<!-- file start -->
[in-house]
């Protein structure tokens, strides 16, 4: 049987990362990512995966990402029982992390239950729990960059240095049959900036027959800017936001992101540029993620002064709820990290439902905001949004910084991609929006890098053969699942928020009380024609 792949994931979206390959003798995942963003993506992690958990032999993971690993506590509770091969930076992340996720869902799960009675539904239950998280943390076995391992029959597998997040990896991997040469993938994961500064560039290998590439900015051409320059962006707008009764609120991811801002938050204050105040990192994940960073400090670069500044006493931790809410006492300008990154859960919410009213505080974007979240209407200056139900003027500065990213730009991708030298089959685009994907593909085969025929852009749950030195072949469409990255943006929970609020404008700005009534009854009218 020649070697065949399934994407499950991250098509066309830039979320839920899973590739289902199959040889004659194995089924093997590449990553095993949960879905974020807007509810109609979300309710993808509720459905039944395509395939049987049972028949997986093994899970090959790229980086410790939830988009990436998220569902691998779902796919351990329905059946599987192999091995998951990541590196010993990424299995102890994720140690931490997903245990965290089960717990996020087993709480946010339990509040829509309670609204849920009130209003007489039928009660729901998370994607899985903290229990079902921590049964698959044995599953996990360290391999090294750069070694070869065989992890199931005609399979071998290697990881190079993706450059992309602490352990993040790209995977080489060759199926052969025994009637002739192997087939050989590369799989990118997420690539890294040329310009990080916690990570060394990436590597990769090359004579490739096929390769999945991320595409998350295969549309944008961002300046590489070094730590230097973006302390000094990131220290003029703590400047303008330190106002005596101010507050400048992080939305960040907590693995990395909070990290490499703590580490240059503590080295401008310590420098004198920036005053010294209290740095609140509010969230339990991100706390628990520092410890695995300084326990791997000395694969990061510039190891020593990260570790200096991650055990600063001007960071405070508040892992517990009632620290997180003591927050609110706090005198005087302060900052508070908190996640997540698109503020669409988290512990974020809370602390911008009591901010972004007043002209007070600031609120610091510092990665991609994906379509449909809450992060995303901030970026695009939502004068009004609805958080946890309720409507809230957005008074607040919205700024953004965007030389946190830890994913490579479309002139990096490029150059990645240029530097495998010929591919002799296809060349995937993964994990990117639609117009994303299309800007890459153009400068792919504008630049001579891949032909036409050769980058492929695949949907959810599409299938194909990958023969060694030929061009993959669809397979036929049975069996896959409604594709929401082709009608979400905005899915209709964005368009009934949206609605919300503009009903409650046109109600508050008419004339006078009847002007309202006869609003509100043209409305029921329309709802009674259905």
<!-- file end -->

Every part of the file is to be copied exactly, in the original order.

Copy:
[in-house]
């Protein structure tokens, strides 16, 4: 049987990362990512995966990402029982992390239950729990960059240095049959900036027959800017936001992101540029993620002064709820990290439902905001949004910084991609929006890098053969699942928020009380024609 792949994931979206390959003798995942963003993506992690958990032999993971690993506590509770091969930076992340996720869902799960009675539904239950998280943390076995391992029959597998997040990896991997040469993938994961500064560039290998590439900015051409320059962006707008009764609120991811801002938050204050105040990192994940960073400090670069500044006493931790809410006492300008990154859960919410009213505080974007979240209407200056139900003027500065990213730009991708030298089959685009994907593909085969025929852009749950030195072949469409990255943006929970609020404008700005009534009854009218 020649070697065949399934994407499950991250098509066309830039979320839920899973590739289902199959040889004659194995089924093997590449990553095993949960879905974020807007509810109609979300309710993808509720459905039944395509395939049987049972028949997986093994899970090959790229980086410790939830988009990436998220569902691998779902796919351990329905059946599987192999091995998951990541590196010993990424299995102890994720140690931490997903245990965290089960717990996020087993709480946010339990509040829509309670609204849920009130209003007489039928009660729901998370994607899985903290229990079902921590049964698959044995599953996990360290391999090294750069070694070869065989992890199931005609399979071998290697990881190079993706450059992309602490352990993040790209995977080489060759199926052969025994009637002739192997087939050989590369799989990118997420690539890294040329310009990080916690990570060394990436590597990769090359004579490739096929390769999945991320595409998350295969549309944008961002300046590489070094730590230097973006302390000094990131220290003029703590400047303008330190106002005596101010507050400048992080939305960040907590693995990395909070990290490499703590580490240059503590080295401008310590420098004198920036005053010294209290740095609140509010969230339990991100706390628990520092410890695995300084326990791997000395694969990061510039190891020593990260570790200096991650055990600063001007960071405070508040892992517990009632620290997180003591927050609110706090005198005087302060900052508070908190996640997540698109503020669409988290512990974020809370602390911008009591901010972004007043002209007070600031609120610091510092990665991609994906379509449909809450992060995303901030970026695009939502004068009004609805958080946890309720409507809230957005008074607040919205700024953004965007030389946190830890994913490579479309002139990096490029150059990645240029530097495998010929591919002799296809060349995937993964994990990117639609117009994303299309800007890459153009400068792919504008630049001579891949032909036409050769980058492929695949949907959810599409299938194909990958023969060694030929061009993959669809397979036929049975069996896959409604594709929401082709009608979400905005899915209709964005368009009934949206609605919300503009009903409650046109109600508050008419004339006078009847002007309202006869609003509100043209409305029921329309709802009674259905």